This weekend Kleinjan got married.
He is far from little nowadays, but in my mind I will always remember him fondly by this nickname.
Jan was the middle brother of the three boys my in-laws took into their house as foster kids when they were small. I think they were 6, 4 and 3 years old at the time. This was long before I married their Ouboet. (Their Ouboet’s name was also Jan, hence the reason why the younger Jan’s name was adapted). The boys grew up before me. I was there when they started school. I was there when they celebrated their birthdays. They were the ring boys at my wedding in 1993. They were so cute.
I have to be honest though, I wasn’t particularly looking forward to the wedding. I am not sure why, maybe that’s partly because I always feel slightly awkward at my ex’s family functions. I am, after all, only connected to them via my ex-husband and my kids. But we were married for 13 years. Maybe I wasn’t that excited because the wedding was taking place in Witbank, which is about an hour and a half’s drive for me. And Witbank is certainly not one of my favourite places in the world. It is a mining town, built around coal mining and steel industries. The best thing about Witbank is that it is the gateway to Mpumalanga, which is one of the most beautiful parts of South Africa. But I was not passing through this time.
But mostly, it was the first family function after Ma Kotie passed away last year. Ma Kotie was my mother-in-law. But she was so much more than what that title entails. To her, I was her second daughter. And she was a second mother to me. She was also the kindest, most down-to-earth and unselfish person I have ever met and probably will ever meet. She would feed people who had less than her without knowing where the next meal would come from for her own family. And she was the best grandmother ever to my girls. It is not often that you find an Ouma willing to sit on the floor for an hour, while the kids paint her face with pastel crayons and lip sticks and ‘do’ her hair with clips and ponies. She had a bottomless pit of patience with them. And she was my rock with the kids; always there to help out (and spoil them rotten). She potty trained both my girls…(before they were three years old, surely saving me from the embarrassment of having to explain that “winter is such a difficult time to potty train kids”).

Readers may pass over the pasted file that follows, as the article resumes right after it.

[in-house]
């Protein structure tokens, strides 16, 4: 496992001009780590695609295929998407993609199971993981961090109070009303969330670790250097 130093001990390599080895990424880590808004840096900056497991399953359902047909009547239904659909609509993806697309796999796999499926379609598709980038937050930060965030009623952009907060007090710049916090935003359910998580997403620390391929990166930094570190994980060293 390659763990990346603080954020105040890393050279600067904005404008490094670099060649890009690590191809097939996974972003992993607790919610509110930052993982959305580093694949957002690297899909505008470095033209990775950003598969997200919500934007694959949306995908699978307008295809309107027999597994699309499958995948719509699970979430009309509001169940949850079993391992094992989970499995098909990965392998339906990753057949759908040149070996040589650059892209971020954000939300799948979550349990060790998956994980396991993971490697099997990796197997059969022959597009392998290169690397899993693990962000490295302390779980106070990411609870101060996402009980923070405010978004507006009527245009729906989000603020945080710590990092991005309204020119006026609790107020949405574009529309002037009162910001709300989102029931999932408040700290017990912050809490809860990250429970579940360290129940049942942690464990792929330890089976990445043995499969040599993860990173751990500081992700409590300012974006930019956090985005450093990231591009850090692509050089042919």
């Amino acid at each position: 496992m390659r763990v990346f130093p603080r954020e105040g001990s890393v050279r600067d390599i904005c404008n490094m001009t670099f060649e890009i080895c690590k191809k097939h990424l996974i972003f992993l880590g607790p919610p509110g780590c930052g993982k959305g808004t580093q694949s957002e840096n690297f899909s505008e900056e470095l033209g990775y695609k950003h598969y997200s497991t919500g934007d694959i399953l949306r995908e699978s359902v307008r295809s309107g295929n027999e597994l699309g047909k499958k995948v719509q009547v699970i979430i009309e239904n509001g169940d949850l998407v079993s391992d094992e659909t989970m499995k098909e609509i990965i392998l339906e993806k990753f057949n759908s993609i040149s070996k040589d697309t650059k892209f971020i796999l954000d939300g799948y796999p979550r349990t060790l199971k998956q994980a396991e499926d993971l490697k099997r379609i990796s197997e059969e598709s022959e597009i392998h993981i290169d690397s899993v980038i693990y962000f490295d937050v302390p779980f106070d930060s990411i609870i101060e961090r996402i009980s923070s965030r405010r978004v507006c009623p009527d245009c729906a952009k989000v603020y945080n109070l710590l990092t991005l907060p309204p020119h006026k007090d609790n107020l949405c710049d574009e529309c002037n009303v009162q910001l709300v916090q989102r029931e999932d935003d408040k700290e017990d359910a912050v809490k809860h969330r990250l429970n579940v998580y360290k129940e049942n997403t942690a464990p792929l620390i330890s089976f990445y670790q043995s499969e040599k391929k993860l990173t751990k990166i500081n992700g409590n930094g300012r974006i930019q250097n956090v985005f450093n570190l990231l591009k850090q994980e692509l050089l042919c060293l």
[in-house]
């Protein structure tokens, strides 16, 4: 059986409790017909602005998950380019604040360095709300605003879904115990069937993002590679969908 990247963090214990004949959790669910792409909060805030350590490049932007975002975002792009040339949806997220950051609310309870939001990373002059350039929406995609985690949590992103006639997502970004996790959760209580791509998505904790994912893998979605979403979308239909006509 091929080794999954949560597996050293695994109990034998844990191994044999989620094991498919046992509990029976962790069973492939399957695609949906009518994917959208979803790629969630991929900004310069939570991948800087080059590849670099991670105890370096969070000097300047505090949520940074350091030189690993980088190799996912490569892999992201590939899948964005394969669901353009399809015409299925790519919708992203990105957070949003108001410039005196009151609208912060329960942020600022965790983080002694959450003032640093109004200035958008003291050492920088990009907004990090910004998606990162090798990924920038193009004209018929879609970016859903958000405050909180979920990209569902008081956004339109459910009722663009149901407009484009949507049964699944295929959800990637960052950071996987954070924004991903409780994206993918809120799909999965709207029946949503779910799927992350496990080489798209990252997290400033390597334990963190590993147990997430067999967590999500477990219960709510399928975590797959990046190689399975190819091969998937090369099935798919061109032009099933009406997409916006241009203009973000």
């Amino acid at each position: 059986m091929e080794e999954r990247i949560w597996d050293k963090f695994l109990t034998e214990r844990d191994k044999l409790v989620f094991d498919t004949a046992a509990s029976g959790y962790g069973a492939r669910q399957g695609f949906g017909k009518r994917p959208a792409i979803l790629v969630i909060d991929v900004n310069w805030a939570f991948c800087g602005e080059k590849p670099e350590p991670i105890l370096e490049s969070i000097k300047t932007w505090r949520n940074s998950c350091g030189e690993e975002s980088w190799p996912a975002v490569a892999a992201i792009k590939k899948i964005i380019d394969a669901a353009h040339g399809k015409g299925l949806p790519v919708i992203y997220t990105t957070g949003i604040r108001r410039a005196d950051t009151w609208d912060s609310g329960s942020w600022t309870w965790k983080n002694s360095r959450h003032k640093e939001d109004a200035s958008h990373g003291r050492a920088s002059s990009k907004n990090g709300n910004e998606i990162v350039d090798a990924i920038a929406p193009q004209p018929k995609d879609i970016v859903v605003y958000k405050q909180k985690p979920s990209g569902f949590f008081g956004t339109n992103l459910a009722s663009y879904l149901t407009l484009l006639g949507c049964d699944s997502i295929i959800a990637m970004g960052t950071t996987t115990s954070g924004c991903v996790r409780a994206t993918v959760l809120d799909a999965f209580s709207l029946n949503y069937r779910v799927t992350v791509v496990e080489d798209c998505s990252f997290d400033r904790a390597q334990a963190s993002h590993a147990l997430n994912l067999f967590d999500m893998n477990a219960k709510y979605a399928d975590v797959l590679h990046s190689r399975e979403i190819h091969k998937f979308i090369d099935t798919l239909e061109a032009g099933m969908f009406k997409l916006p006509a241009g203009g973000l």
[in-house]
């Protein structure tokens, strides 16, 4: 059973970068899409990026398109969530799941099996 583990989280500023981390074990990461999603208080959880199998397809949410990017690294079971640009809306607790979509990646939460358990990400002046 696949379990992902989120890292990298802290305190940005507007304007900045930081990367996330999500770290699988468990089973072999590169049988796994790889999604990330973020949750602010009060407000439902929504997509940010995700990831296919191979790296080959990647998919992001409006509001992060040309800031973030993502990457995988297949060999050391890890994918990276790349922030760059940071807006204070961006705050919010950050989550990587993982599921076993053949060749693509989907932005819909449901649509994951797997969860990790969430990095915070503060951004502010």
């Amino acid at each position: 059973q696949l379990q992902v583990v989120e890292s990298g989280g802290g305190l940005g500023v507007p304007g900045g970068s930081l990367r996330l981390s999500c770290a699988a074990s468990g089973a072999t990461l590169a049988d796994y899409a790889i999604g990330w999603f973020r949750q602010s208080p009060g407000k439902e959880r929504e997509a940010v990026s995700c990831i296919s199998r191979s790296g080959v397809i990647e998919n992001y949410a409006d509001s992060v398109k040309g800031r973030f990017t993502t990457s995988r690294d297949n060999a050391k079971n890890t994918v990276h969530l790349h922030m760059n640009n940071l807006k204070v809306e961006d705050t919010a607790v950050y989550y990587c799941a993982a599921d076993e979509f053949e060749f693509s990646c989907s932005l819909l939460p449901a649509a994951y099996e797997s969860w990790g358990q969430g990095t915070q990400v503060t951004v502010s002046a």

The last time I saw her was when they flew up for a four-week long visit last year April. At the time they were living on the other side of the country, in Knysna. Before they went back, we went for dinner at my favourite Italian place, Ristorante La Trinita, and we had such a lovely evening. Ma Kotie (as always) had strawberry milkshakes and when we couldn’t make up our minds over the dessert menu, the hostess/cook, the charming La-la, prepared a dessert platter with helpings of chocolate mousse, panacotta, mini pancakes with chocolate sauce and Italian kisses.
Nine days later, Ma Kotie passed away in a hospital in George. She was never going to see the boys she raised, as her own, getting married.
But, despite my apprehension about the wedding, we had a blast. It really was a beautiful wedding and proof that you don’t have to mortgage your house to have a dream wedding. Everything looked beautiful, in white and apple green.
And my girls and I had so much fun. I was allowed to join the teenagers on the dance floor and we danced the night away. Anya played with her cousins and brother, took pictures and showed the little boys how the jumping castle was meant to be used…The girls eventually had to pull me away from the party with “Mom, let’s go before the next song starts playing.” This was when I realised that if we didn’t leave, I would have had to carry a dead-tired 10-year old down the stairs…:-). And in the car, Bianca declared that “I just had fun and enjoyed myself, without even worrying what other people might think of me.” Enough to make this mother’s heart do summersaults with joy.
I think Ma Kotie would have been happy, I think that she would have been proud.
Ma Kotie, your boys are big, and you’ve done a good job. We love you to the end of the world and back and will miss you forever. This wedding was a tribute to you. A tribute to an angel.